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Problem Solving



Open-space Learning in Real World Contexts*

Workshop Practice:Techniques for Problem-solving with Open-space Technology

Courtesy of Paul Sutton, Artistic Director, C&T; http://www.candt.org

View as a PDF (PDF Document) Problem Solving

1. Design your ‘invitation:’ the brief or issue that you want to explore in your

Open Space event. Frame the invitation carefully: make sure it is open, genuine

and inclusive.

2. On the day of your event set our your space with

a) locations in which the subgroups are going to meet;

b) chairs, pens, paper and digital resources;

c) a place for the ‘Marketplace’ – where you are going to post the timetable for the event.

3. At the session outset, draw participants’ attention to the invitation. Ask them to

propose sub-groups to discuss questions, issues or themes that cascade from the

invitation.

4. As each group is proposed timetable at the ‘ marketplace’ on a wall.

5. The ‘marketplace’ is a simple grid of timeslots and locations in the room: when

and where to meet. Make sure you have calculated your timetable and

groupings carefully. Too many groups and you won’t have enough participants

to discuss things, too few and people will feel frustrated at a lack of choice.

6. Remind ‘convenors’ of these groups they must record the discussion and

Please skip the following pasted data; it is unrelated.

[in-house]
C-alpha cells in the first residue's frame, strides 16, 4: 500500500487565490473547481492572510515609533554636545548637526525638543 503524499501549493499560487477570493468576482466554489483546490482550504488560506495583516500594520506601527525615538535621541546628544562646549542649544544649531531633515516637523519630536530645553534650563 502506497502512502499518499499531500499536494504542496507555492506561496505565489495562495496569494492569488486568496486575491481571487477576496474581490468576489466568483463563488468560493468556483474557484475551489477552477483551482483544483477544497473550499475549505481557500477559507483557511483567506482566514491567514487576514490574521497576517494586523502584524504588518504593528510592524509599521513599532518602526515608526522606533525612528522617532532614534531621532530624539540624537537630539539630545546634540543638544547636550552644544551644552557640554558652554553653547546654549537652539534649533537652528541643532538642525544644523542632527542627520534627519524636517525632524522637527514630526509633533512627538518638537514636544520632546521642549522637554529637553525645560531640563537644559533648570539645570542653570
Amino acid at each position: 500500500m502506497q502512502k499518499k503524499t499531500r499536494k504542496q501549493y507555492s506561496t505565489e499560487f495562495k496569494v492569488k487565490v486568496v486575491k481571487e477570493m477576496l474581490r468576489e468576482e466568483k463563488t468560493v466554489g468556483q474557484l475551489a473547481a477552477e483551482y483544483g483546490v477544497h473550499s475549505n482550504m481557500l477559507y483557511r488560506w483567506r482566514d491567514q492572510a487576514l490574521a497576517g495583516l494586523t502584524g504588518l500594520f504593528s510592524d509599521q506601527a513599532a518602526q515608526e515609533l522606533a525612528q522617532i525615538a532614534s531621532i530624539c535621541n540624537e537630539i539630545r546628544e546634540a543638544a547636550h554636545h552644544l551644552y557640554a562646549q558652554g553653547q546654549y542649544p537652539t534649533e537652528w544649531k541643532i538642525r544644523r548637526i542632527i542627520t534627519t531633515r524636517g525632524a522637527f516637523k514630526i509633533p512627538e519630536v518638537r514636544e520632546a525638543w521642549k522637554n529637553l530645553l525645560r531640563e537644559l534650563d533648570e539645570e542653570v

conclusions of their groups.

7. Set out the ‘Law of Two Feet’: don’t stay in a group discussion when you want

to move on. Feel free and empowered to move on. People won’t be offended.

8. Set out the conventions:

The People who come are the right people – you can make the right decision

Whenever its starts is the right time

When its over its over – overrun if you need the extra time

The outcome is the only thing that could have happened

Behaviours:

Bumblebees – cross pollinating ideas between groups is good

Butterflies – observing and looking pretty is fine

Giraffes – straining your neck to listen to other groups is ok.

9. Once the invitation and conventions are set up, invite suggestions for group

discussions.

10. When you timetable is full, open the marketplace for people to choose.

11. Run according to your timetable.

12. Let groups facilitate themselves.

13. At the end, allow space and time for a plenary.

14. Collect in the report sheets.



*A National Teaching Fellowship Scheme project, funded by the Higher Education Academy, 2009-11.